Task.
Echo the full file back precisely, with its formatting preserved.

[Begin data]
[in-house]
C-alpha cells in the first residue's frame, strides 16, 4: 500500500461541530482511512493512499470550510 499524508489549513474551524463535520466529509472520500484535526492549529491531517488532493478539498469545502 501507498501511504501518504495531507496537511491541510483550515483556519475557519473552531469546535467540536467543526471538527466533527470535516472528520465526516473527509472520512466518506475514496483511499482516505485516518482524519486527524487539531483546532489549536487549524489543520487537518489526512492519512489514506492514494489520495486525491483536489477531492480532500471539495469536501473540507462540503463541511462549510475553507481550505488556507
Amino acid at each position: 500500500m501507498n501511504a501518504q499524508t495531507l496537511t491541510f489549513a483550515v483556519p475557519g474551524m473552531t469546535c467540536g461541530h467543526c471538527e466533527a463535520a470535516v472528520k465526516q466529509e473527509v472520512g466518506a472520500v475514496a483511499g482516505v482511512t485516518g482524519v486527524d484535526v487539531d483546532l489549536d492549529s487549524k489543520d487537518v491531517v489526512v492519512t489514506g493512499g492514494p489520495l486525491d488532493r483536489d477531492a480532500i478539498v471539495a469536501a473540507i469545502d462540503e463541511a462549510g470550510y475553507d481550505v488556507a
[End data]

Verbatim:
[in-house]
C-alpha cells in the first residue's frame, strides 16, 4: 500500500461541530482511512493512499470550510 499524508489549513474551524463535520466529509472520500484535526492549529491531517488532493478539498469545502 501507498501511504501518504495531507496537511491541510483550515483556519475557519473552531469546535467540536467543526471538527466533527470535516472528520465526516473527509472520512466518506475514496483511499482516505485516518482524519486527524487539531483546532489549536487549524489543520487537518489526512492519512489514506492514494489520495486525491483536489477531492480532500471539495469536501473540507462540503463541511462549510475553507481550505488556507
Amino acid at each position: 500500500m501507498n501511504a501518504q499524508t495531507l496537511t491541510f489549513a483550515v483556519p475557519g474551524m473552531t469546535c467540536g461541530h467543526c471538527e466533527a463535520a470535516v472528520k465526516q466529509e473527509v472520512g466518506a472520500v475514496a483511499g482516505v482511512t485516518g482524519v486527524d484535526v487539531d483546532l489549536d492549529s487549524k489543520d487537518v491531517v489526512v492519512t489514506g493512499g492514494p489520495l486525491d488532493r483536489d477531492a480532500i478539498v471539495a469536501a473540507i469545502d462540503e463541511a462549510g470550510y475553507d481550505v488556507a